[The following passages from two old Etonians help us perceive the unusual courage of the reforming Thomas Arnold of Rugby, who not only preached weekly to students but urged that religious people had to act as reformists and not conservatives [GPL].
Arthur Duke Coleridge
he religious teaching in my schooldays was not a strong point, either in or outside Eton Chapel. Sermons so inaudibly delivered as to be, in some instances, little more than dumbshow, a hebdomadal dose of Seeker in school, varied with the meagre commentaries of Burton and Valpy on the Greek Testament in pupilroom, were a spiritual diet not robust enough for intended divines or Christian heroes. Eton was near enough to Oxford to be affected by mutterings of the great Church upheaval, and the phases of the Oxford movement were absorbing topics of interest to more than one of the assistant masters. Hodgson, our Provost, formerly Archdeacon of Derby, a high and dry divine, with no taste for controversy or faction, whether dominated by Newman or Arnold, kept rigorously aloof from the vexed questions which agitated many at Oxford and some few at Cambridge; and our headmaster, Dr. Hawtrey, a man of letters, and the friend of literary men, was indifferent as Gallio to the 'Credo in Newmamim' watchword which awoke the suspicion of some alarmed Protestants in the cloisters of Eton. We boys had no Goulburn or Vaughan, still less a Lightfoot or Westcott [standard explanatory biblical commentaries], to keep us straight. Plain expositions and lectures on the Greek Testament would have been a more wholesome study for some of us than Archdeacon Manning's sermons, which were too frequently substituted, in my tutor's pupil-room, for the ordinary subjects of private business. These sermons, with all their beauty of style and language, veiled but imperfectly the restless and dissatisfied mind of their author, and I am persuaded that . . . they were perilous reading for boys of an emotional turn. We attached a dangerous importance to them, and when the Archdeacon 'went over [and converted to Roman Catholicism],' his flag followers saw their mistake. [166-67]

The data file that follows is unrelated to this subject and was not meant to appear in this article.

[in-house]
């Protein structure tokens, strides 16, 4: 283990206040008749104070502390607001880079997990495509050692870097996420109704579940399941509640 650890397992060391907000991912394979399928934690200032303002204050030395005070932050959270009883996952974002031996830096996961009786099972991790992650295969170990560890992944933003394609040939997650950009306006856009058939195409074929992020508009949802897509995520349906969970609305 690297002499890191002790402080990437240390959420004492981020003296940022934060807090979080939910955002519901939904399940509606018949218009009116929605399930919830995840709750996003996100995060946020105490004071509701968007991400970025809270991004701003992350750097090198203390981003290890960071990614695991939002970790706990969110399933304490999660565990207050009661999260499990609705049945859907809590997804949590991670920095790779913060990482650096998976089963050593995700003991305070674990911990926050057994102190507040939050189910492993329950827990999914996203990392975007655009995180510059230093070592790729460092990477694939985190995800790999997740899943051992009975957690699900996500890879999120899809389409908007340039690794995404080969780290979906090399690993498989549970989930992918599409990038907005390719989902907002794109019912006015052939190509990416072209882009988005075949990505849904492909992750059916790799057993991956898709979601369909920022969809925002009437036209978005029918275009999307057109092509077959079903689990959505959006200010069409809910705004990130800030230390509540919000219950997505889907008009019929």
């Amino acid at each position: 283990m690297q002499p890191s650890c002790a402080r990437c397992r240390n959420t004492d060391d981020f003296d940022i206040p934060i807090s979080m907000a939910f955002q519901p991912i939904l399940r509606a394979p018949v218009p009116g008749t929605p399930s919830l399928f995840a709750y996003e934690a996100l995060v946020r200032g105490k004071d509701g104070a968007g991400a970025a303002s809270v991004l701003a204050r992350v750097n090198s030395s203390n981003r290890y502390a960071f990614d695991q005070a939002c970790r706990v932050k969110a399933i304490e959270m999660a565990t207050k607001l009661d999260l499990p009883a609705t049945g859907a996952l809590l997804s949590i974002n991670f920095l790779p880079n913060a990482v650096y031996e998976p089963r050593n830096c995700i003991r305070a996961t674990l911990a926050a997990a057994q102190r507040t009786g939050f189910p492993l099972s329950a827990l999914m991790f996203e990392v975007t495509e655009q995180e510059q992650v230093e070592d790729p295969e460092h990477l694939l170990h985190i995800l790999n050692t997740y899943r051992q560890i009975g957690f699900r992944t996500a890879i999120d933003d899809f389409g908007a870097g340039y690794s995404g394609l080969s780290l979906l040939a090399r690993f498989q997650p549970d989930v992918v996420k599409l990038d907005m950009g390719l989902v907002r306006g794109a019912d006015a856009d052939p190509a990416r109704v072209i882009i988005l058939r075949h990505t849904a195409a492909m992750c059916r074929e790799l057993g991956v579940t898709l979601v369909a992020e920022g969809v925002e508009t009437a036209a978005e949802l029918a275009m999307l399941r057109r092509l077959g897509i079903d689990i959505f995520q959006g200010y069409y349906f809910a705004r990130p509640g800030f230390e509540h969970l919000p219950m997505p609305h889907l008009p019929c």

Sir H. C. Maxwell Lyte
It seems incredible that there should ever have been an entire absence of religious instruction at the greatest school in England; yet such, from all accounts, must have been the case at Eton until about eighty years ago. According to Mr. Gladstone, "the actual teaching of Christianity was all but dead, though happily none of its forms had been surrendered." This was less the fault of individual tutors than of the established system, which practically debarred a sincerely pious man like John Bird Sumner, afterwards Archbishop of Canterbury, from saying a single word about God to his pupils. The establishment of the Newcastle Scholarship enabled James Chapman, John Wilder, and Edward Coleridge to substitute, a lesson in the Greek Testament for a repetition of Virgil or Juvenal on Sunday mornings. Their efforts and example bore fruit in course of time, but Sunday can hardly be said to have been observed as a day of rest at any period during Keate's reign, the hour between two and three o'clock especially being spent in a manner which would now be considered disgraceful. 
Coleridge, Arthur Duke. Eton in the Forties by an Old Colleger. 2nd ed., rev. London: Richard Bentley, 1898.
Lyte, H. C. Maxwell, Sir. A history of Eton College, 1440-1910. 4th ed., rev. London: Macmillan, 1911.
Last modified 19 July 2006